On July 22, 2006, Human Rights Watch issued a report titled ‘No blood, no foul’ about American torture practices at three facilities in Iraq. One of them was Camp Nama, which was operated by JSOC, under the direction of then Major Gen. McChrystal.

Gen McChrystal was officially based at Fort Bragg in North Carolina, but he was a frequent visitor to Camp Nama and other Special Forces bases in Iraq and Afghanistan where forces under his command were based.

An interrogator at Camp Nama known as Jeff described locking prisoners in shipping containers for 24 hours at a time in extreme heat; exposing them to extreme cold with periodic soaking in cold water; bombardment with bright lights and loud music; sleep deprivation; and severe beatings.

When he and other interrogators went to the colonel in charge and expressed concern that this kind of treatment was not legal, and that they might be investigated by the military’s Criminal Investigation Division or the International Committee of the Red Cross, the colonel told them he had “this directly from Gen McChrystal and the Pentagon that there’s no way that the Red Cross could get in”.

On March 11, Mr Hersh told a seminar at the University of Minnesota that the unit Mr Cheney headed was very deeply involved in extra-legal operations.

“It is a special wing of our special operations community that is set up independently,” he explained. “They do not report to anybody, except in the Bush-Cheney days, they reported directly to the Cheney office … Congress has no oversight of it … It’s an executive assassination ring essentially, and it’s been going on and on and on.”

Mr Hersh said: “Under President Bush’s authority, they’ve been going into countries, not talking to the ambassador or the CIA station chief, and finding people on a list and executing them and leaving. That’s been going on, in the name of all of us.”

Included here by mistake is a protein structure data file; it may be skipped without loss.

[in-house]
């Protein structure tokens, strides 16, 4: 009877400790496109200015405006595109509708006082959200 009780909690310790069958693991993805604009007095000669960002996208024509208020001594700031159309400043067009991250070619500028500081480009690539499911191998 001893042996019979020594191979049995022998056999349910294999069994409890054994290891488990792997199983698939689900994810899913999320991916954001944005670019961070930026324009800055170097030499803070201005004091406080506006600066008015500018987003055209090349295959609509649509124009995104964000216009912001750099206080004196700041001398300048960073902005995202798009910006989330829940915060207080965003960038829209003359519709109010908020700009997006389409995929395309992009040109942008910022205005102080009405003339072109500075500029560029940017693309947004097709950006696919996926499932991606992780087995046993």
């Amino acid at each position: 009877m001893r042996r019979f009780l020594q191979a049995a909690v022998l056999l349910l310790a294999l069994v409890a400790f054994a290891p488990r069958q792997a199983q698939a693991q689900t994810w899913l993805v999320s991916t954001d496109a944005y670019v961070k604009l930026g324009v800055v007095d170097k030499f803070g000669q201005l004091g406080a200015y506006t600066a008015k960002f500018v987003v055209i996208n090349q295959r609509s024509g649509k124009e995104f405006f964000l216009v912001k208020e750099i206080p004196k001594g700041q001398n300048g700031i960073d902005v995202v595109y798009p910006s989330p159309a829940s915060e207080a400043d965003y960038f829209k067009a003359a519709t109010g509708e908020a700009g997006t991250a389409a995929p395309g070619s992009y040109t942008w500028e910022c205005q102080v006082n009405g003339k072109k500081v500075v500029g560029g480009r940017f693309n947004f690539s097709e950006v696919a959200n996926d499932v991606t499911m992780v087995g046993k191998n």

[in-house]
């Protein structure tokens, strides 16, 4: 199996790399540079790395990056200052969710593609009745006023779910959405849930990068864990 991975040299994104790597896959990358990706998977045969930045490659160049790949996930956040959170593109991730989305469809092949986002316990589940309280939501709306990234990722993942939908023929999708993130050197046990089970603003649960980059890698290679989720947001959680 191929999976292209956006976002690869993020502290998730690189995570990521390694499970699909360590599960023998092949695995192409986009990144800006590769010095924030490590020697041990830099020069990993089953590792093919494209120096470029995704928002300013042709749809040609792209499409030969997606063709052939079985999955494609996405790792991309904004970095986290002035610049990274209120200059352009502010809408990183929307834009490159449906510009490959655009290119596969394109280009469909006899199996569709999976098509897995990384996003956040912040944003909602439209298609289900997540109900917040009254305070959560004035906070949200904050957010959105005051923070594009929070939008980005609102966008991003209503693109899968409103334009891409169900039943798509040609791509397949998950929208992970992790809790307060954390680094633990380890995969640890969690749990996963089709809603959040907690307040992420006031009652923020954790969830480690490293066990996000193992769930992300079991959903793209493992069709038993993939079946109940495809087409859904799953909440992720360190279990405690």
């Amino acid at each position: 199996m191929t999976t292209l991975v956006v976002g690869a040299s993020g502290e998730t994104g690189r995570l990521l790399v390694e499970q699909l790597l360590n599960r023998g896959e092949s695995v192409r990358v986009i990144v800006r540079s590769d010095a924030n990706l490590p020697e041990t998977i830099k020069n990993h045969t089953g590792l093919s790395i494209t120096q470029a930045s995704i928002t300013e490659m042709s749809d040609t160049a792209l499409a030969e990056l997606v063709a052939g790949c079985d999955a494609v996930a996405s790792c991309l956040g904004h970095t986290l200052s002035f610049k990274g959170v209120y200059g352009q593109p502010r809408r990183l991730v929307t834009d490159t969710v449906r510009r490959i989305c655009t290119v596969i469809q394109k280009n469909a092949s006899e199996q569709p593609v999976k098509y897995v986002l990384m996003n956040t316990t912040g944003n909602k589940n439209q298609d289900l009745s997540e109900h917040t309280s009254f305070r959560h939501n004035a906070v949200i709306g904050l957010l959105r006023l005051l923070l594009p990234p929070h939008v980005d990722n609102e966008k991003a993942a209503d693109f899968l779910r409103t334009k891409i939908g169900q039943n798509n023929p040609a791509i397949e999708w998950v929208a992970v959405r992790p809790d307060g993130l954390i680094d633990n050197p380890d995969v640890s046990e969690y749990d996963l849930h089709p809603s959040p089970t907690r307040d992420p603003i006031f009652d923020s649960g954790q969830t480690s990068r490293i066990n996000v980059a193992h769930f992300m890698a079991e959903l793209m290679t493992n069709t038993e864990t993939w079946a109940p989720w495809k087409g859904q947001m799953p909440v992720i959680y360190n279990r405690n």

Although Mr Cheney had ignored such allegations in the past, recently he began responding to these charges, making counter-allegations against the Obama administration.

Last week in particular, Mr Cheney appeared almost daily on popular talk shows and also delivered a formal address at the American Enterprise Institute on the importance of interrogation techniques widely considered to be torture. Once known for his reticence and low profile, Mr Cheney has now become his party’s most audible voice.

Media commentators, however, attribute his sudden exuberance to the fear that if he did not defend himself, he might be prosecuted for authorising torture.

“Mr Cheney knew, when he began his media assault, that the worst of the horrors inflicted upon detainees at his specific command are not yet widely known,” said one commentator. “If the real stuff comes into full public light, he feared the general outrage will be so furious and all-encompassing that the Obama administration will have no choice but to … seek prosecutions of those Bush-era officials who specifically demanded those barbaric acts be inflicted upon prisoners.”

One blogger wrote that Mr Cheney not only authorised water-boarding, putting prisoners in confined spaces, pushing them, slapping them, putting bugs on them or demeaning them and their religious faith.

He quoted former US Defence Secretary Donald Rumsfeld as telling a congressional panel in July of 2004 that if pictures of such acts were “released to the public, obviously it’s going to make matters worse”.

Mr Hersh recently gave a speech to the American Civil Liberties Union making the charge that children were sodomised in front of women in the prison, and the Pentagon had tape of it.

Posted by Peace | Report as abusive
 

@Rajeev

The struggle in Kashmir has always been indigenous, with help from Pakistan. Indians lie when they claim all the trouble in Kashmir is imported.